Research Examines Inequities in the U.S. Food System

Rocky Casillas news

A recent article on the website explores what Main Street Project well knows: The American farming landscape is highly unequitable.

“[W]hite Americans are most likely to own land and benefit from the wealth it generates,” writes Megan Horst, who recently published research examining data non-farming landownersfarmers who own and lease land farmworkers. “From 2012 to 2014, white people comprised over 97 percent of non-farming landowners, 96 percent of owner-operators, and 86 percent of tenant operators. They also generated 98 percent of all farm-related income from land ownership and 97 percent of the income that comes from operating farms.”

Meanwhile, Latinx farmers comprised about 2 percent of non-farming landowners and about 6 percent of owner-operators and tenant operators, well below their 17 percent representation in the U.S. population. They also comprised over 80 percent of farm laborers.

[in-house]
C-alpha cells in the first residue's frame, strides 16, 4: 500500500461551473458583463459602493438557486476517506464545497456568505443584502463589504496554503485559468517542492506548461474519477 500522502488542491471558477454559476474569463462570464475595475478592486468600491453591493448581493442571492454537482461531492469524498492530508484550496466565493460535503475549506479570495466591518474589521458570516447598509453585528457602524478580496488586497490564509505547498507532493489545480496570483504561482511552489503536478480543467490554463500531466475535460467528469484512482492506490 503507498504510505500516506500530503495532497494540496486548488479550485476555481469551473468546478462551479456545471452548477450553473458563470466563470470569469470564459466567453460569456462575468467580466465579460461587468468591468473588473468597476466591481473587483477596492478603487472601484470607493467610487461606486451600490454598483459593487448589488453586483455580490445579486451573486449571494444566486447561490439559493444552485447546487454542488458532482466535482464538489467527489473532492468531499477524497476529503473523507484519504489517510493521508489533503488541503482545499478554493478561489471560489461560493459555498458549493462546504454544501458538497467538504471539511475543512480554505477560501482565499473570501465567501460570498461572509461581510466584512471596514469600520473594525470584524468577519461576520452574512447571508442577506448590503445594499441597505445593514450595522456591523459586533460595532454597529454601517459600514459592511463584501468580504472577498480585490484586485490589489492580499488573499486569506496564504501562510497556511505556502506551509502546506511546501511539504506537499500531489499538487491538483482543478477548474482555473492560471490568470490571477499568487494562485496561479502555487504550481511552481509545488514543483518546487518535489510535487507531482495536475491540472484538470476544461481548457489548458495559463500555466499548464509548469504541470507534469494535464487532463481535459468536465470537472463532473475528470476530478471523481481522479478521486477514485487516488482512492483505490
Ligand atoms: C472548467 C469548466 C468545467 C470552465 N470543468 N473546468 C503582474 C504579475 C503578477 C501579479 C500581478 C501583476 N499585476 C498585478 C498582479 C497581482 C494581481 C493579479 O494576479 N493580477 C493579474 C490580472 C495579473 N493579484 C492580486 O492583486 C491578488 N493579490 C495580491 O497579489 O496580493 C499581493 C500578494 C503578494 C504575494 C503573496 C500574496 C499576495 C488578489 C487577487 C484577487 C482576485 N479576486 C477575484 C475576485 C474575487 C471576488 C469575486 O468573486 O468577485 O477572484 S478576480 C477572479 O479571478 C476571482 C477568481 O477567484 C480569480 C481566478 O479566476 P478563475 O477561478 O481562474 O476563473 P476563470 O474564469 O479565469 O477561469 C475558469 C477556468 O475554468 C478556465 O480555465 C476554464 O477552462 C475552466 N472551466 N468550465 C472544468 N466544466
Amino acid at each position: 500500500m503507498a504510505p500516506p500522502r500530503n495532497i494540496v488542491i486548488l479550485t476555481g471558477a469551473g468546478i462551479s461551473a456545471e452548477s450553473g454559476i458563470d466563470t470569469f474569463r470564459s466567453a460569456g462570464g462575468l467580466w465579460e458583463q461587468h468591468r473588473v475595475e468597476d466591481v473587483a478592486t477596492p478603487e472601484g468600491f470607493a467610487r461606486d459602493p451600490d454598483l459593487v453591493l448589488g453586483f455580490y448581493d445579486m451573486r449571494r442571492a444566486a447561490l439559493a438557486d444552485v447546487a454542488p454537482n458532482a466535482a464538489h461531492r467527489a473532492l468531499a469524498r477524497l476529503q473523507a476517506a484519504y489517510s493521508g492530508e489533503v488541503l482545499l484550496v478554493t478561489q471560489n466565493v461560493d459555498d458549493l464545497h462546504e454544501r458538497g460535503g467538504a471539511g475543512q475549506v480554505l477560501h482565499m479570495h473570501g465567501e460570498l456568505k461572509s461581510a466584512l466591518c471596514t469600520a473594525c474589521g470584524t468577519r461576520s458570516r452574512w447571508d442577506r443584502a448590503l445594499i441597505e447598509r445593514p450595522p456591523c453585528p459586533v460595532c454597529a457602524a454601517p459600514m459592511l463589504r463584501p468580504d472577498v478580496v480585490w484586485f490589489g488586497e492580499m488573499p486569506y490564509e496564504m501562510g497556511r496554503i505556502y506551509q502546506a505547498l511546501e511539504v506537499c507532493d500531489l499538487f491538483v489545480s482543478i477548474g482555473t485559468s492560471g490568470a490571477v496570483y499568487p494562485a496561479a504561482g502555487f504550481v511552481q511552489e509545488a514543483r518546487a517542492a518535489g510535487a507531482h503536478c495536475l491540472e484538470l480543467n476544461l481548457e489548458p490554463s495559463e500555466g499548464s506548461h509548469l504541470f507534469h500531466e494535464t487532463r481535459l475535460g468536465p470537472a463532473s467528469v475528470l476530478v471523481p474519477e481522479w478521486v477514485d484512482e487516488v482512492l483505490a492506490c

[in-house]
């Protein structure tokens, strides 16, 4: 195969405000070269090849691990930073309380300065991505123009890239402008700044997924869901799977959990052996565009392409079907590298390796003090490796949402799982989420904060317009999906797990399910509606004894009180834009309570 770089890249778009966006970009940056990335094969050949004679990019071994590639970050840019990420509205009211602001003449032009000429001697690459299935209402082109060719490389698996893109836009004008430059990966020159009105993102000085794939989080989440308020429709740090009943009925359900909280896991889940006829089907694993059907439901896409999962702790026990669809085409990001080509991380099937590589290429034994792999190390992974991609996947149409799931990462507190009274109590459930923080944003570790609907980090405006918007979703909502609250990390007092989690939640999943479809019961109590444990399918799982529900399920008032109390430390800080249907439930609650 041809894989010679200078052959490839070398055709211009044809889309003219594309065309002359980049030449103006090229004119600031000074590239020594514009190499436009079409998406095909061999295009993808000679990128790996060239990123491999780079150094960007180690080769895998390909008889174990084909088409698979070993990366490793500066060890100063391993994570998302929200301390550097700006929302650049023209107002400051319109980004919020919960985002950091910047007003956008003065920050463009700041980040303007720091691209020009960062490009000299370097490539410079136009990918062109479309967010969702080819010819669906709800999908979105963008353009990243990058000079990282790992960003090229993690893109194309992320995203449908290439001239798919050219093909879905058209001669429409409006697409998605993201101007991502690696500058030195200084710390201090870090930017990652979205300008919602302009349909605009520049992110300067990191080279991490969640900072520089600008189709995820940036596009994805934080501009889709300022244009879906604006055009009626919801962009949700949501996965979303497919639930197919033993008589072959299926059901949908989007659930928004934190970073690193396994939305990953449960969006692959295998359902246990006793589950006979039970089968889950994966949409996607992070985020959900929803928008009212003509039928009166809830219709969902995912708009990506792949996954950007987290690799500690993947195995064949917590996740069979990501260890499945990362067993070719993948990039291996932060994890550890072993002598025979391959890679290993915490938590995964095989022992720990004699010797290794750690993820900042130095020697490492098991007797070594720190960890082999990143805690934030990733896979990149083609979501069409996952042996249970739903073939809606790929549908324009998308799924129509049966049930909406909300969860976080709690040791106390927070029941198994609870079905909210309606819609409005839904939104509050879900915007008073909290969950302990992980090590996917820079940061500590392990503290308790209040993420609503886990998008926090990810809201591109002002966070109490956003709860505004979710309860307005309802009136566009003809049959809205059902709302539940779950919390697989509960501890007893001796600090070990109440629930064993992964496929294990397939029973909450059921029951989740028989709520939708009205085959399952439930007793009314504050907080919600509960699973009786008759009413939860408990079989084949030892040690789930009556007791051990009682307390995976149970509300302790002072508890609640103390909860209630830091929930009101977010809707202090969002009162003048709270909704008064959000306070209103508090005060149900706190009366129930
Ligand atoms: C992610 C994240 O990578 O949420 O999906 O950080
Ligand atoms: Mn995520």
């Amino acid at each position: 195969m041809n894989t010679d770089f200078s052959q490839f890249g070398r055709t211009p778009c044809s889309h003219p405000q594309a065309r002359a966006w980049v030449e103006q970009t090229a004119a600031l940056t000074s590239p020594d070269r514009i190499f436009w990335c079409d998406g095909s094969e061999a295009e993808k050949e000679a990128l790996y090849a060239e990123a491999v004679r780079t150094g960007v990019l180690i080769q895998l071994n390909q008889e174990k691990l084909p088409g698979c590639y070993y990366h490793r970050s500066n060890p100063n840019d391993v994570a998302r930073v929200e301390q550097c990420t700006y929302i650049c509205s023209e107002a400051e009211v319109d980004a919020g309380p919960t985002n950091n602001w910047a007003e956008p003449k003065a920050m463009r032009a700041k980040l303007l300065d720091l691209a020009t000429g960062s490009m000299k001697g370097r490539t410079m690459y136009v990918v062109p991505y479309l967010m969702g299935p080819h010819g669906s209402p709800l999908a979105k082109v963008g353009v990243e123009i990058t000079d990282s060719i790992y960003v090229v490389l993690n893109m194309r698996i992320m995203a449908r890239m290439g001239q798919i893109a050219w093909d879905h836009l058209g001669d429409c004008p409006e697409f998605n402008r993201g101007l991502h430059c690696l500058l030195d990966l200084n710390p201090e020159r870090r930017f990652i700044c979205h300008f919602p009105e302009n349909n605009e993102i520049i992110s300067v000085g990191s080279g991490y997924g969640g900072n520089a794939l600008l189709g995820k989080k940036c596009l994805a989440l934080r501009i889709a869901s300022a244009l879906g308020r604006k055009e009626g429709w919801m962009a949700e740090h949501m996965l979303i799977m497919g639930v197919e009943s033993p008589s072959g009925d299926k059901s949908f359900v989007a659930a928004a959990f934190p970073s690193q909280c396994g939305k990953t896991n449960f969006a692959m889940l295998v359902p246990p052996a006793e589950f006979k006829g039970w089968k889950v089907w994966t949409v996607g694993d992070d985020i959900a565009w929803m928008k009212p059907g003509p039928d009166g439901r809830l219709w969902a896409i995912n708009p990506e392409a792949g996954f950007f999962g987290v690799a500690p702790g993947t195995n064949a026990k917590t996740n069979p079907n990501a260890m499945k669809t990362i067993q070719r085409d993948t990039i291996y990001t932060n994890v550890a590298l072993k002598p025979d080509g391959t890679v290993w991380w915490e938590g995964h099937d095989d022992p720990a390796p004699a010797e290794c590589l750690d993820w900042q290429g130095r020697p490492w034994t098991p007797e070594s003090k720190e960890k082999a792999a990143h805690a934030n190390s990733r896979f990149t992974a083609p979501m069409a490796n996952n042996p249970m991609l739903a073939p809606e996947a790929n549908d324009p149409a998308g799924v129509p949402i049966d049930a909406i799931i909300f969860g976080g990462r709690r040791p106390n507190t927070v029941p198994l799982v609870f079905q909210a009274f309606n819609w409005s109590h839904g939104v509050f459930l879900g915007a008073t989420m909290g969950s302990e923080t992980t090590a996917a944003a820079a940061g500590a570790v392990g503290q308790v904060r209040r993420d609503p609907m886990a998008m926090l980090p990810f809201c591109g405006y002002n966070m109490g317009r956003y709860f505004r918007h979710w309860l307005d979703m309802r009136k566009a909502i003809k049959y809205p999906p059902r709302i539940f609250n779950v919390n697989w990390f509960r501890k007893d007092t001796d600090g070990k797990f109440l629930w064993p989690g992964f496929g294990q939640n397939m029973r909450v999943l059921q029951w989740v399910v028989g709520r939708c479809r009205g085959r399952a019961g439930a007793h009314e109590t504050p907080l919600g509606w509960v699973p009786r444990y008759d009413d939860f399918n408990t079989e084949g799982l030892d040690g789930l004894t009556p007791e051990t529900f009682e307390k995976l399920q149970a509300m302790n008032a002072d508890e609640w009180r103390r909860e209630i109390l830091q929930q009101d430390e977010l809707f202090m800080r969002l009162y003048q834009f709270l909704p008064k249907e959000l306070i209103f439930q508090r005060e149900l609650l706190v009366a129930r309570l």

Horst writes that farm laborers have “a notoriously under-compensated, difficult, and vulnerable position in U.S. farming. For example, according to the National Agricultural Workers Survey 2015-2016: ;

  • Farmworkers’ mean and median personal incomes the previous year were in the range of $17,500 to $19,999. 
  • Only 47 percent of farmworkers reported they had health insurance.
  • Just more than half of all farmworkers in 2015-2016 had work authorization (51%).

For the complete article, “How Racism Has Shaped the American Farming Landscape,” visit:

To view the National Agricultural Workers Survey:

For more on U.S. land ownership and tenure:

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